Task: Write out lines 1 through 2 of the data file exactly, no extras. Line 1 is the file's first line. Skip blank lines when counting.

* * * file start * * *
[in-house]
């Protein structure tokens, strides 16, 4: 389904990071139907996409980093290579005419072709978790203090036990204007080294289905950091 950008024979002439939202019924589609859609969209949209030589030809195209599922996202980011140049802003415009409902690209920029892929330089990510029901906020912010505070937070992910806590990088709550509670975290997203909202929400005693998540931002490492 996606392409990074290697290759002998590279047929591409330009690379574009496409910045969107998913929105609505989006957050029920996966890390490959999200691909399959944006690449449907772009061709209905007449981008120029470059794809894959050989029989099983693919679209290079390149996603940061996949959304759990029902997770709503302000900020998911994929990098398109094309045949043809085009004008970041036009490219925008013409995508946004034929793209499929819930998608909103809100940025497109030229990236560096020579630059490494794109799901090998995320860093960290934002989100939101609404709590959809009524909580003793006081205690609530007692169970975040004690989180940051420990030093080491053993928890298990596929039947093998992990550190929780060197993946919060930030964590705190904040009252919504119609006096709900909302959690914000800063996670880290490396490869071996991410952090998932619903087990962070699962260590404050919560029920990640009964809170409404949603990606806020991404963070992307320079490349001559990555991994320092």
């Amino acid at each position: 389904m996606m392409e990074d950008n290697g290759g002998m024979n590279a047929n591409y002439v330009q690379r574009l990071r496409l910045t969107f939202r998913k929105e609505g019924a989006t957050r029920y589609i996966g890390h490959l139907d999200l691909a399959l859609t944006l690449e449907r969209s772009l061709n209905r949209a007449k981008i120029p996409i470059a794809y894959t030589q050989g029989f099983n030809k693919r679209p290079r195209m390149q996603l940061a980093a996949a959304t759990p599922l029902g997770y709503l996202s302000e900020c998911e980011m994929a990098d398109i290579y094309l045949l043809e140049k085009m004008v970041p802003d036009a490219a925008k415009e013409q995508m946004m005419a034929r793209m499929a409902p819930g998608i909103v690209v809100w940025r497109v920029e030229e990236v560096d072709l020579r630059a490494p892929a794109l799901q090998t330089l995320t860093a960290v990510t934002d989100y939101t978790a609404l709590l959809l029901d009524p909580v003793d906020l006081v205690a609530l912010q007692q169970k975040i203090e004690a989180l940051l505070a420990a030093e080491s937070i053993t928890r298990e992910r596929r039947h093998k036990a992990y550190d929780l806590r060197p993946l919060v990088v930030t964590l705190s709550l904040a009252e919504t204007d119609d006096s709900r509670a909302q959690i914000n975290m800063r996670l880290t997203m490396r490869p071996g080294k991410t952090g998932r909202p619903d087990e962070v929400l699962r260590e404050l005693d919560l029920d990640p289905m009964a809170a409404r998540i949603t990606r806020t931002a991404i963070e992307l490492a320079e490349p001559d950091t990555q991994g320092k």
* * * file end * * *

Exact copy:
[in-house]
């Protein structure tokens, strides 16, 4: 389904990071139907996409980093290579005419072709978790203090036990204007080294289905950091 950008024979002439939202019924589609859609969209949209030589030809195209599922996202980011140049802003415009409902690209920029892929330089990510029901906020912010505070937070992910806590990088709550509670975290997203909202929400005693998540931002490492 996606392409990074290697290759002998590279047929591409330009690379574009496409910045969107998913929105609505989006957050029920996966890390490959999200691909399959944006690449449907772009061709209905007449981008120029470059794809894959050989029989099983693919679209290079390149996603940061996949959304759990029902997770709503302000900020998911994929990098398109094309045949043809085009004008970041036009490219925008013409995508946004034929793209499929819930998608909103809100940025497109030229990236560096020579630059490494794109799901090998995320860093960290934002989100939101609404709590959809009524909580003793006081205690609530007692169970975040004690989180940051420990030093080491053993928890298990596929039947093998992990550190929780060197993946919060930030964590705190904040009252919504119609006096709900909302959690914000800063996670880290490396490869071996991410952090998932619903087990962070699962260590404050919560029920990640009964809170409404949603990606806020991404963070992307320079490349001559990555991994320092």